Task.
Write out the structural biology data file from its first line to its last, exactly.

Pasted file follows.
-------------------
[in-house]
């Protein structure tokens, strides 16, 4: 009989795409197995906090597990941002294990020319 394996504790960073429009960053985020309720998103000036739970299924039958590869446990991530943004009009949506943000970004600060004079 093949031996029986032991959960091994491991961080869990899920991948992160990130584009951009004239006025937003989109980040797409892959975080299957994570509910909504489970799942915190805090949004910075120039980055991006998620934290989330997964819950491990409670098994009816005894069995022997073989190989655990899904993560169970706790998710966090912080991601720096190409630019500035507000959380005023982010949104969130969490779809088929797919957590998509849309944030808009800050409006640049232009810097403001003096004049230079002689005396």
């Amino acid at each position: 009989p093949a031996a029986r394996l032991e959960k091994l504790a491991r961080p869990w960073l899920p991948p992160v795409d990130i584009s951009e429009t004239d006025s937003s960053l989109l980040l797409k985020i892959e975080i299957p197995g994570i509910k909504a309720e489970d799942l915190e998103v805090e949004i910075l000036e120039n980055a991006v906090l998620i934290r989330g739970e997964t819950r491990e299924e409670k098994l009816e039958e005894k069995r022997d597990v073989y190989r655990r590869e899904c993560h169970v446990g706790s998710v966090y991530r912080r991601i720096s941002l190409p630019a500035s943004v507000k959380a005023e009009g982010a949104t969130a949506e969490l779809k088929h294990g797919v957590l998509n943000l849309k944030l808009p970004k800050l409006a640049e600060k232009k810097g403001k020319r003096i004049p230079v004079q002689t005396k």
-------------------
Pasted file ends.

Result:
[in-house]
């Protein structure tokens, strides 16, 4: 009989795409197995906090597990941002294990020319 394996504790960073429009960053985020309720998103000036739970299924039958590869446990991530943004009009949506943000970004600060004079 093949031996029986032991959960091994491991961080869990899920991948992160990130584009951009004239006025937003989109980040797409892959975080299957994570509910909504489970799942915190805090949004910075120039980055991006998620934290989330997964819950491990409670098994009816005894069995022997073989190989655990899904993560169970706790998710966090912080991601720096190409630019500035507000959380005023982010949104969130969490779809088929797919957590998509849309944030808009800050409006640049232009810097403001003096004049230079002689005396």
């Amino acid at each position: 009989p093949a031996a029986r394996l032991e959960k091994l504790a491991r961080p869990w960073l899920p991948p992160v795409d990130i584009s951009e429009t004239d006025s937003s960053l989109l980040l797409k985020i892959e975080i299957p197995g994570i509910k909504a309720e489970d799942l915190e998103v805090e949004i910075l000036e120039n980055a991006v906090l998620i934290r989330g739970e997964t819950r491990e299924e409670k098994l009816e039958e005894k069995r022997d597990v073989y190989r655990r590869e899904c993560h169970v446990g706790s998710v966090y991530r912080r991601i720096s941002l190409p630019a500035s943004v507000k959380a005023e009009g982010a949104t969130a949506e969490l779809k088929h294990g797919v957590l998509n943000l849309k944030l808009p970004k800050l409006a640049e600060k232009k810097g403001k020319r003096i004049p230079v004079q002689t005396k």